Saturday, July 29, 2017

Build a Cathedral With the Sound of Your Own Voice

St. Patrick's Cathedral, New York City
In our video age, what’s the most underappreciated communications medium?

It’s the powerful magic inherent in the sound of our own voices.

This, according to Vivian Schiller, an accomplished and respected strategist who recently spoke at Verizon’s campus in Basking Ridge, NJ, about the intersection of journalism, media and technology.

She shared insights about fake news and other vital topics, but when asked about emerging trends, she had a surprising observation.

Vivian noted a resurgence in the form and popularity of “podcasts” (for want of a better word). That is, short-form audio that can be streamed or downloaded, as an effective tool of modern communications.

“After print, audio is the oldest form of media,” she said. “It’s the only form of media you can consume while you’re doing something else. You don’t need to look at it.”

Vivian Schiller
She continued, “There’s something magic about audio. It’s deeply personal.”


Think about it. Is there anything more intimate than someone whispering in your ear?

This is primal. Images left to our imagination can be much more powerful than images presented to us, and filtered, for our appreciation or entertainment.

Words are symbols representing something based in reality. Strung together – adding a human voice, either in song or spoken word, with flow and melody and meaning – mere words become something more than reality. They become the bricks and mortar we can use to build our own cathedrals.

Think of the Bible story of Elijah, who went to look for God on top of Mount Horeb:
A strong wind ripped through the trees and sent large rocks crashing like pebbles against the side of the mountain. But God was not in the wind. When the wind stopped, an earthquake nearly toppled the mountain. But God was not in the earthquake. When the earth settled, a fire spread through the uprooted trees.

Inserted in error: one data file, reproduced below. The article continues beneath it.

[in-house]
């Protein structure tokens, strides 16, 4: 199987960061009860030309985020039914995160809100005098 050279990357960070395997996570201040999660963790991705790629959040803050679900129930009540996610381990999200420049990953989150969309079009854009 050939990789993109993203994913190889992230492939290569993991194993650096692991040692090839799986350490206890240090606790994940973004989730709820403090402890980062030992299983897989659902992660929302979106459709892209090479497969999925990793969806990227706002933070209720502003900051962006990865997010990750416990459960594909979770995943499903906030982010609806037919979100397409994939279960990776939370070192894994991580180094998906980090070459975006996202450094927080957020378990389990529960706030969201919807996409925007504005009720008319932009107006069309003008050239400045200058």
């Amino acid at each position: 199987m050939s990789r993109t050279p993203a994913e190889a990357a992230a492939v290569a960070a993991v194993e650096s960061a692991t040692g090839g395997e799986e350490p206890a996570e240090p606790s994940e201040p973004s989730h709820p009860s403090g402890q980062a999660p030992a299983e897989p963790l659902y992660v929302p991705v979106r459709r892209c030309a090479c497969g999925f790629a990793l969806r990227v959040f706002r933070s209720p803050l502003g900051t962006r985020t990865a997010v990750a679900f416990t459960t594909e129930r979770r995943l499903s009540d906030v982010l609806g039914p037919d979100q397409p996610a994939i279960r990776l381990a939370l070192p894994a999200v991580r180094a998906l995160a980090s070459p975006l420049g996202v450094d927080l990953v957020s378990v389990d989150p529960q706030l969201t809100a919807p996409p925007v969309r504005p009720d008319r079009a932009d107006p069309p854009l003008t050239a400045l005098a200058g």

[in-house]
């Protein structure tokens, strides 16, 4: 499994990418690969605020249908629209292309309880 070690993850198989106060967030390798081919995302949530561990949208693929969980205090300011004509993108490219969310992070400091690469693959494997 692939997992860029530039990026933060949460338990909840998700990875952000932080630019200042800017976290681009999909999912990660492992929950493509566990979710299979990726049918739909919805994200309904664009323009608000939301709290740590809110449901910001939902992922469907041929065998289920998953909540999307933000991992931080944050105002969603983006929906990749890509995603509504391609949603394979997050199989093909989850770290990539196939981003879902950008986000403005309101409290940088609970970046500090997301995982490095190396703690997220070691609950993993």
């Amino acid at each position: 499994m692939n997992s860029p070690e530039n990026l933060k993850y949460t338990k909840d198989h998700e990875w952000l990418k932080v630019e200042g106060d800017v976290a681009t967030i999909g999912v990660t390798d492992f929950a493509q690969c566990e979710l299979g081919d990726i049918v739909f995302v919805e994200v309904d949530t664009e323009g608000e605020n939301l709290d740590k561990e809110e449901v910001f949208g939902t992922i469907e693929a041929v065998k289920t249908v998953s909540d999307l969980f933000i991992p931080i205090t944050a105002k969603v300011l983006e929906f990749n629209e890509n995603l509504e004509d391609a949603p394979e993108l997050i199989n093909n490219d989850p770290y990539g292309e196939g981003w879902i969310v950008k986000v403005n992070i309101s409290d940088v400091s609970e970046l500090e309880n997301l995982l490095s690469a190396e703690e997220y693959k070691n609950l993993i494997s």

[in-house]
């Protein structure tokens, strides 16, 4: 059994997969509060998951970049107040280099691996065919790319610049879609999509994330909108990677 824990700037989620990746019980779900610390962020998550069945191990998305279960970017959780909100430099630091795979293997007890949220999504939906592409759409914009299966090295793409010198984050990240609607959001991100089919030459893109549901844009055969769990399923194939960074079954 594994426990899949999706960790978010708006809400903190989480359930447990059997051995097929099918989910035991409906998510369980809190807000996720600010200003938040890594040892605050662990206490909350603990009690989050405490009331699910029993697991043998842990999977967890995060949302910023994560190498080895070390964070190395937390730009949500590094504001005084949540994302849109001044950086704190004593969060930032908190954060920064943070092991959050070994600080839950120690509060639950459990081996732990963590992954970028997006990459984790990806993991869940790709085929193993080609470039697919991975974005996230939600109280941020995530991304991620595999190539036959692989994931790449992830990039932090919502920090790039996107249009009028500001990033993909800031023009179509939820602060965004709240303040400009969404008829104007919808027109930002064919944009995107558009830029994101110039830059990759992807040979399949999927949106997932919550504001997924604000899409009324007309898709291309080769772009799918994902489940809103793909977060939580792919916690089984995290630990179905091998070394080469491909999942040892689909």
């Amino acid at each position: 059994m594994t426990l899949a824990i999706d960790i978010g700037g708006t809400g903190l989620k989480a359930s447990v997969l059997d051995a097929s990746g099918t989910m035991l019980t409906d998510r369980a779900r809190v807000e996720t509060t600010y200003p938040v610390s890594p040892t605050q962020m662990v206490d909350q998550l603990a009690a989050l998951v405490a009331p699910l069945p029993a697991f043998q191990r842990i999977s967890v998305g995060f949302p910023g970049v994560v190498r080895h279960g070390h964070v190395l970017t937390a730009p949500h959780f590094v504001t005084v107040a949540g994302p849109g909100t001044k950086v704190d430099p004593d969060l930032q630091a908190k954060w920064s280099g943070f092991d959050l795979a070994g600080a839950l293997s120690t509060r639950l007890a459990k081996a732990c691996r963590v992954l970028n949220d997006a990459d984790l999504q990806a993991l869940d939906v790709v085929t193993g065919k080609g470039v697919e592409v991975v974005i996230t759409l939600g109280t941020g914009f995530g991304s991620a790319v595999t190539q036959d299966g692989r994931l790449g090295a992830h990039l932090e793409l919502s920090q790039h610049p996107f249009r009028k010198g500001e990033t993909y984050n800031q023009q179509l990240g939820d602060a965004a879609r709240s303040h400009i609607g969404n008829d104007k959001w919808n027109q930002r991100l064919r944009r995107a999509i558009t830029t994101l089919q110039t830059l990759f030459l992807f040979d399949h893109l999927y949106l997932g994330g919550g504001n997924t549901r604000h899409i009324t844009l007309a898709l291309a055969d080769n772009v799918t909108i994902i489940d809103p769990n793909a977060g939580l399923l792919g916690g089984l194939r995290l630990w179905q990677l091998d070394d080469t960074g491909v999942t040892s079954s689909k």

Elijah sighed wearily, unmoved by all the destruction. He returned to his cave, content to wait for the fire to burn itself out because he knew God was not in the fire.
The next morning, waking from a dream, he heard a close but barely perceptible sound. The prophet staggered to his feet then fell to his knees and hid his face in the sleeve of his coat. He was shaking with fear, because he knew God was in the whispering voice.
In my own life, I consider how I am spending more and more time these days listening to audio books, which has reignited my love of literature and sparked my curiosity about many topics outside the scope of my career.

I also think of my continued fascination with poetry.

Experimenting with audio a few months ago, I posted about how I had recorded an Elizabeth Barrett Browning sonnet my late Dad used to recite to my mother, so that Mom could listen to it today on her Amazon Echo.

Today, I'm trying another experiment, to share with a wider audience: In an 8-second-attention-span world, I’m inviting you to listen to a spoken-word, 8-minute excerpt from something I wrote a long time ago.

The scene is set is the grandeur of the very real St. Patrick’s Cathedral in New York. It’s about an ordinary man’s dreams and a lost love named Virginia. In all the thousands of words I’ve ever written, these 1,200 are perhaps my favorite.

So, inspired by Vivian and summoning the gods of underappreciated magic, I invite you to listen to my story. It begins, “After a fitful night...

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